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Vivacity

Beauty and the beast

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Beauty and the beast

Velar is much more expensive, partially since it is an import while the F-Pace is currently assembled here

It appears that at Jaguar Land Rover (JLR), Ian Callum, Jaguar’s design honcho and Gerry McGovern, Land Rover’s design chief had a little competition to see who could design the most attractive Sports Utility Vehicle (SUV). Callum came up with the pretty as a peach F-Pace, which is a truly attractive car. McGovern has designed the Range Rover Velar, which is, in a word, stunning. Seriously, if you asked me to choose between these two cars when it came to looks, I could not give an answer. I mean they are slightly different and each of them uses their brand’s design heritage, but if I had both of these parked in a garage and had to choose which one to drive, it would be quite difficult.

Both of them clearly pass what I call the “schoolboy test,” which is when you drive past a schoolbus, do the boys inside stare at the car? But the reason I would probably choose the Velar, right now, is because of its interiors.

But before I carry on, there is a more metaphysical question I want to answer, can an ordinary set of wheels ruin a good-looking car? The answer is yes. Both the Velar and F-pace are beautiful-looking vehicles but the standard equipment on the Press fleet cars have wheels that look horribly out of place. Given that cars like the Hyundai Verna and Suzuki Swift come with machined alloy wheels nowadays, this is just wrong. Wheels on expensive imports can cost a pretty penny, and while I am no fan of chrome-plated wheels which tend to be far too excessive, classy looking cars need classy wheels. This is like wearing a Saville Row bespoke suit with a cheap plastic strap watch. I mean, this car has wonderful door handles that are flush with the bodywork for god’s sake.

Back to the Velar though. The car I was driving was the P250 SE specification. This has a turbocharged two litre petrol engine that produces just under 250 horsepower, which despite the close to two tonnes the car weighs can make it move fast. And the Velar, by virtue of being a rhinoceros compared to its more elephantine bigger brother, can start going plenty fast and you would not want one of these charging you down either. But with the bright matrix-LED headlights, believe me, everybody will know that you are on your way, especially in the evenings. The SE and HSE specification cars both come with the Matrix-LED headlights.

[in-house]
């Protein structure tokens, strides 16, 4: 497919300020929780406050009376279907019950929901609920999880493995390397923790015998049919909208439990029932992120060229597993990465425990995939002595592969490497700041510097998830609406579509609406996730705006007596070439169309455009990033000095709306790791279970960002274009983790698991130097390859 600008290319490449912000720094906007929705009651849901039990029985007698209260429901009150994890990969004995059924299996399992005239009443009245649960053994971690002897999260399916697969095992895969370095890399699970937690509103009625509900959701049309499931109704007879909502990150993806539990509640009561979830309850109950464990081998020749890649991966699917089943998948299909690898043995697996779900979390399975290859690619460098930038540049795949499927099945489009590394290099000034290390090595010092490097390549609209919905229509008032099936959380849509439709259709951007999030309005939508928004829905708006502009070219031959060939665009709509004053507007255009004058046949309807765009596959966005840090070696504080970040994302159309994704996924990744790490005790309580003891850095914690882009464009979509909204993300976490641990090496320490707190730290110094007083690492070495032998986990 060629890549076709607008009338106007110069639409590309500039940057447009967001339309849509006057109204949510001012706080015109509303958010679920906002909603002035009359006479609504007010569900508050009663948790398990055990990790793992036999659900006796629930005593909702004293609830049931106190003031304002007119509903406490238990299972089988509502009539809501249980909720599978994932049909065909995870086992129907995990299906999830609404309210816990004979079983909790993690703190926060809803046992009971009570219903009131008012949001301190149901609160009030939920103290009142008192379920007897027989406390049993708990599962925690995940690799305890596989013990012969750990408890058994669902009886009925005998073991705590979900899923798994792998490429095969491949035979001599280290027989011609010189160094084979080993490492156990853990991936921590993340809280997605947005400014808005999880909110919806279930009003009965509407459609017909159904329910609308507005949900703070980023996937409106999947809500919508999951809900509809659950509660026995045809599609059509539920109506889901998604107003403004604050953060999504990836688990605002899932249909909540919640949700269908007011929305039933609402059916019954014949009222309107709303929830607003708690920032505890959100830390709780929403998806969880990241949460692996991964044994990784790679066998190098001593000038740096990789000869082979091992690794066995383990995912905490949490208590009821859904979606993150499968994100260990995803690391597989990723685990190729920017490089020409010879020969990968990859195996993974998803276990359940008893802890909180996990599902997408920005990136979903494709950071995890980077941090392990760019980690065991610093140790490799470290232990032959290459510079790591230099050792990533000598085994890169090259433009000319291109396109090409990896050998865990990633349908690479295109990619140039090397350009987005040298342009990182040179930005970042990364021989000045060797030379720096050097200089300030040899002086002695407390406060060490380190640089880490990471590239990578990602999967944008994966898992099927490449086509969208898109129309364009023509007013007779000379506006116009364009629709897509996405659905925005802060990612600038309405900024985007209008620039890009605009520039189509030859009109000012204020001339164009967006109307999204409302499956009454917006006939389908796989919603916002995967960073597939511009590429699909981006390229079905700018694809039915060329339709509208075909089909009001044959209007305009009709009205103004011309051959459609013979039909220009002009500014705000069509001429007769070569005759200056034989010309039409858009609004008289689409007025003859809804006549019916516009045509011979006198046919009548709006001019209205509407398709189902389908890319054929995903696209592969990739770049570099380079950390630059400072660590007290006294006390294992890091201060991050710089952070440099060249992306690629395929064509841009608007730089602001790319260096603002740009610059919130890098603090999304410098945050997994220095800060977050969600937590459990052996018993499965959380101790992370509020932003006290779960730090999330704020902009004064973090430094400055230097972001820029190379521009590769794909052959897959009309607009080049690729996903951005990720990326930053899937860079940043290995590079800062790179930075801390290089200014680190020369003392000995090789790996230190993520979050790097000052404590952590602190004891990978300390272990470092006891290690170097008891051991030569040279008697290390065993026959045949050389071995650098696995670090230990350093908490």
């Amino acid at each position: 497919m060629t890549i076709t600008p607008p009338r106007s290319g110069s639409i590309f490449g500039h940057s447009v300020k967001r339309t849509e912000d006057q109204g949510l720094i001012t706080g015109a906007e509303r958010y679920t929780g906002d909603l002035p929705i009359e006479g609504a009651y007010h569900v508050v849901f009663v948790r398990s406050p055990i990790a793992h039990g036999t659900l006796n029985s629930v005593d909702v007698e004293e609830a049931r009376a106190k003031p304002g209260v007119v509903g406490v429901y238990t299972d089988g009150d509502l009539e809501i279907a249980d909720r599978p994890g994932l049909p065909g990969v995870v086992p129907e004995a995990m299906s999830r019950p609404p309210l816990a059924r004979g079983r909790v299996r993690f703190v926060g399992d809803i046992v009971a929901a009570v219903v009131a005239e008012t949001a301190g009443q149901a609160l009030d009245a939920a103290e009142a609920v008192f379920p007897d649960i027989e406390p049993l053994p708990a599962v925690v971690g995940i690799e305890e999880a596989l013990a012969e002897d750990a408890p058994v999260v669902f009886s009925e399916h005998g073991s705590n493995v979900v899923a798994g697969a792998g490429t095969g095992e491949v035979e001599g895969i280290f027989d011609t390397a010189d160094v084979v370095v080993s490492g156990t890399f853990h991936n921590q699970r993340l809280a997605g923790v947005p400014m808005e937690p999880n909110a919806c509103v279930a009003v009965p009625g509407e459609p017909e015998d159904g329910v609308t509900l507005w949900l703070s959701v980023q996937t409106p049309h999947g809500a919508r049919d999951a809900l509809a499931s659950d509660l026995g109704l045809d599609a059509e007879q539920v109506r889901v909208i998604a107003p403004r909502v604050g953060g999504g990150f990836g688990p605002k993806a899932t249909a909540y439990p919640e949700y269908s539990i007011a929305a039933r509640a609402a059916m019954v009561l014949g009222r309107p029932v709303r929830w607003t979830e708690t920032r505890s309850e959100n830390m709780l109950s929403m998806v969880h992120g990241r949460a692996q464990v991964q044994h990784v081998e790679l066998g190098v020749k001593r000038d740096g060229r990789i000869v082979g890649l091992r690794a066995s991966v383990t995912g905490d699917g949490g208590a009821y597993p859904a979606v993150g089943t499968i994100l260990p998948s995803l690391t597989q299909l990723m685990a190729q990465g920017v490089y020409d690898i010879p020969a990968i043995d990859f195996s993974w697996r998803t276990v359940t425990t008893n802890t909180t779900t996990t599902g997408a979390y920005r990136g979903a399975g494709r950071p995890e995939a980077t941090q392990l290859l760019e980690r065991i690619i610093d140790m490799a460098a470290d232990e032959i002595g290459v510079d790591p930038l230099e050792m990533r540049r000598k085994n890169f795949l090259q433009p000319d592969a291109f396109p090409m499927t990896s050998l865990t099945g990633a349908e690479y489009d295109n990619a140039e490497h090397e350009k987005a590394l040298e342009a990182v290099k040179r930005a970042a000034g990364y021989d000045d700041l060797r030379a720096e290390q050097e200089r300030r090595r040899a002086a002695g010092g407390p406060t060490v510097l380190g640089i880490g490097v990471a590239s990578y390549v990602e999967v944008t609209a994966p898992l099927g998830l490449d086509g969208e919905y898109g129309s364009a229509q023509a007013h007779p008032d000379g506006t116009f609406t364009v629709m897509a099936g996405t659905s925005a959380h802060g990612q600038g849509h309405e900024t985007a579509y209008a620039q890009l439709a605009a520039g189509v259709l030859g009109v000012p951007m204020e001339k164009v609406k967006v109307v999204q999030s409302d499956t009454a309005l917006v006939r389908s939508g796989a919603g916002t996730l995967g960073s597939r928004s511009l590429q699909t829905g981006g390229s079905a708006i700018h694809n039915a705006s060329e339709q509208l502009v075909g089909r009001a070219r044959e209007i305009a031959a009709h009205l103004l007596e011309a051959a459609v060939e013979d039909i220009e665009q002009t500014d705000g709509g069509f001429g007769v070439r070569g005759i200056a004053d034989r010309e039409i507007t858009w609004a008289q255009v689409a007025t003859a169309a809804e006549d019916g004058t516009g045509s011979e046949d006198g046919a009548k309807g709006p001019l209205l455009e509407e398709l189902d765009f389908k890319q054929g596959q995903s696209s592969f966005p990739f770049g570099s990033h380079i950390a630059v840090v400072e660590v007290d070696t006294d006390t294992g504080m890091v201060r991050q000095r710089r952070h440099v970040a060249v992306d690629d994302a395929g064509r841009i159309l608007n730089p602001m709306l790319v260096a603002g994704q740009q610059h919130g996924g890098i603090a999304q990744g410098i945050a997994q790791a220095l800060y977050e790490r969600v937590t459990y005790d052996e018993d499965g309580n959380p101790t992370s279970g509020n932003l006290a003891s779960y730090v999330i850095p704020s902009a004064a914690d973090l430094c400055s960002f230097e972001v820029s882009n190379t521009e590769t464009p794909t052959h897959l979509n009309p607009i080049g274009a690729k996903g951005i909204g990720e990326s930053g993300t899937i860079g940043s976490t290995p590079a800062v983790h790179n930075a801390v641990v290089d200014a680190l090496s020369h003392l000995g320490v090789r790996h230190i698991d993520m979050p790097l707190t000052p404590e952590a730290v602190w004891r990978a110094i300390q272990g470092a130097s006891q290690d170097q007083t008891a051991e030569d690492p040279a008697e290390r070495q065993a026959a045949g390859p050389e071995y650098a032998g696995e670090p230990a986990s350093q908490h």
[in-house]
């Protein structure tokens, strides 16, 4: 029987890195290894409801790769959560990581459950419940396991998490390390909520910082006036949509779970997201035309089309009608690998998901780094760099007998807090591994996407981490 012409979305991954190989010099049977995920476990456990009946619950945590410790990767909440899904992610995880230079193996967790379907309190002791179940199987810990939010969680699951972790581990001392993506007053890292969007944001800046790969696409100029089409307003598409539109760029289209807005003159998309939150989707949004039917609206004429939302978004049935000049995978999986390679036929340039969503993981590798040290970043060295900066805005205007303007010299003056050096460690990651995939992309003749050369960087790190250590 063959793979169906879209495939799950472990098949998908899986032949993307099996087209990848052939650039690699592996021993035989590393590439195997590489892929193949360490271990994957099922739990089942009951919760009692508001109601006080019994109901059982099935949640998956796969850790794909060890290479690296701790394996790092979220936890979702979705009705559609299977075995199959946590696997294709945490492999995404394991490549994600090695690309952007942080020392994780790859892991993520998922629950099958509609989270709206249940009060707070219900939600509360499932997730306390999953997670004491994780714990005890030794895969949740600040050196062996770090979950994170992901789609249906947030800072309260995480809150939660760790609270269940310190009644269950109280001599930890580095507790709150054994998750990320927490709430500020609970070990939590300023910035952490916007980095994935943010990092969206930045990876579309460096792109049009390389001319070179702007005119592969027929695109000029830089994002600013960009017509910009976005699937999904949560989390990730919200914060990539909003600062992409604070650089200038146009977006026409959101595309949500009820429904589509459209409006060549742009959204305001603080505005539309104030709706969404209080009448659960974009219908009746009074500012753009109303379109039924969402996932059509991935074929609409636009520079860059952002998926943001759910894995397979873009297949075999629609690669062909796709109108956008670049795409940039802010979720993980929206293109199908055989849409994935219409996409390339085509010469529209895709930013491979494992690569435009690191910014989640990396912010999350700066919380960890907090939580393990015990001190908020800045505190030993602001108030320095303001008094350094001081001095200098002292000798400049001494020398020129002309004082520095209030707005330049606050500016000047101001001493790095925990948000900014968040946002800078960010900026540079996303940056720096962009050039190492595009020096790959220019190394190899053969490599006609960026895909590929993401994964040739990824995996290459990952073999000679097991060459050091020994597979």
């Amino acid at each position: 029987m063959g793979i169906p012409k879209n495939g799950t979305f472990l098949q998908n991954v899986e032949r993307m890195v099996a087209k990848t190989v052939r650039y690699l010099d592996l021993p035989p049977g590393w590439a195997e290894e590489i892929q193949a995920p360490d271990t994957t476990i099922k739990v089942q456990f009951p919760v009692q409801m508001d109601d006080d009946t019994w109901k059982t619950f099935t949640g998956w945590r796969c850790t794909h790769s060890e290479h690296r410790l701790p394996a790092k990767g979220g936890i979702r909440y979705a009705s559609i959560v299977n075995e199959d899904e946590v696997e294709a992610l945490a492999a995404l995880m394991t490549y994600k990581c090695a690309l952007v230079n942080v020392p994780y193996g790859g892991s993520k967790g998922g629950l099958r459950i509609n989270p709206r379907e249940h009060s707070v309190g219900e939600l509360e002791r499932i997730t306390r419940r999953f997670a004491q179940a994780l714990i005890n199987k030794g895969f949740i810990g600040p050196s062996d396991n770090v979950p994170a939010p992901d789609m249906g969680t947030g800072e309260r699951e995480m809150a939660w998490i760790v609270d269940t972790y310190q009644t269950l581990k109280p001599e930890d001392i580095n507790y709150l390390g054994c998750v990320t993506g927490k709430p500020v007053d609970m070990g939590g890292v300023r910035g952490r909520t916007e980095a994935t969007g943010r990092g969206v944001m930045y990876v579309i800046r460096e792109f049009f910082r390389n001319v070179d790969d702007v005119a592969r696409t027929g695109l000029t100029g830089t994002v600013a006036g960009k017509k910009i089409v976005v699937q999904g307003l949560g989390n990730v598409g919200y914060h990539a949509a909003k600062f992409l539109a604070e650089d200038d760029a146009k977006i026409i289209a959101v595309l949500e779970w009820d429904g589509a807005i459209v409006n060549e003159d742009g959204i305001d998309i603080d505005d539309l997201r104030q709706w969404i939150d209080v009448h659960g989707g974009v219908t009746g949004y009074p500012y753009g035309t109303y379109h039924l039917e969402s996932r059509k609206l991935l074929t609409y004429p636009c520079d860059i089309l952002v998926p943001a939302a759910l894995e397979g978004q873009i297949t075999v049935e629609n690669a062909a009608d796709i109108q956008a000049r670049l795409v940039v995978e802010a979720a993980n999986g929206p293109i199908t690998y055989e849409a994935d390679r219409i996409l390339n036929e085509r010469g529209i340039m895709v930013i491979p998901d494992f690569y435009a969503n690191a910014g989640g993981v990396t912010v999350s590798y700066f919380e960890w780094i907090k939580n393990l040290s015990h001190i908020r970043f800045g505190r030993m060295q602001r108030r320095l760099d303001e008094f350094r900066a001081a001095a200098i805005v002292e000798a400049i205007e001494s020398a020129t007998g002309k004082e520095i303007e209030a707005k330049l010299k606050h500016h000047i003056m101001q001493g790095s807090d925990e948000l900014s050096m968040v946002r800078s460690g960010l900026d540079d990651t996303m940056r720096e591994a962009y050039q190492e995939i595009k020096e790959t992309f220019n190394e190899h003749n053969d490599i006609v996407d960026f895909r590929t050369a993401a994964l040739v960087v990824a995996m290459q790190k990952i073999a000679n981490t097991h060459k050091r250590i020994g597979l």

How does the Velar handle? Very similarly to the F-Pace actually. And why wouldn’t it? The two vehicles share the same aluminium body structure, the same wheelbase and while the F-Pace does not have Land Rover’s Terrain Response system, if you were to go off the beaten track, you would not take an F-Pace on such roads. But on the highway or city roads on regular driving conditions, the F-Pace is the slightly better car to drive, if not for anything else because of the “feel” since you sit lower in one. The F-Pace in India, oddly, does not come with either a petrol engine option, nor does it come with the D300, the close to 300 horsepower diesel engine option, only the Velar does.

And the Velar is so much more expensive, partially since it is an import while the F-Pace is currently assembled here. Other than the base specification levels, the SE and HSE specifications of the Velar are wonderfully feature-loaded. Sure, widescreen digital displays aren’t unique or fancy anymore but the Velar has not only that but twin touchscreen digital displays on the central console. While this is a bit of a duplication, as you can show the same thing on both screens, I did find it handy to have a map on the top screen and media information on the lower screen. With JLR having taken what I call the “Volvo Route” or removing most “hard” buttons, the lower screen also functions as the screen from where you control the air-conditioning, terrain-response and other vehicular features. Quite neat indeed and definitely geek-worthy.

The thing about such heavy-geekiness is that the Velar is undoubtedly a car that you should drive yourself. And when you think about a car, which as tested costs `87.5 lakh — the base 177hp Velar starts at `81 lakhs, the top-of-the-line D300 First Edition ` 1.41 crore, making it almost as expensive as the 4.4 litre diesel Range Rover Sport which is a bigger and more powerful car — you can easily afford a driver.

Even with the driver aids and the fact that this isn’t half as huge as a Range Rover, it still takes finely honed parking skills to park this. But if you are a techno-geek who likes cars, like driving and have made a few tens of crores from selling your start-up, this is the car for you. But buy this before you look at the Land Rover price list and get thoroughly confused.

 
 
 
 
 

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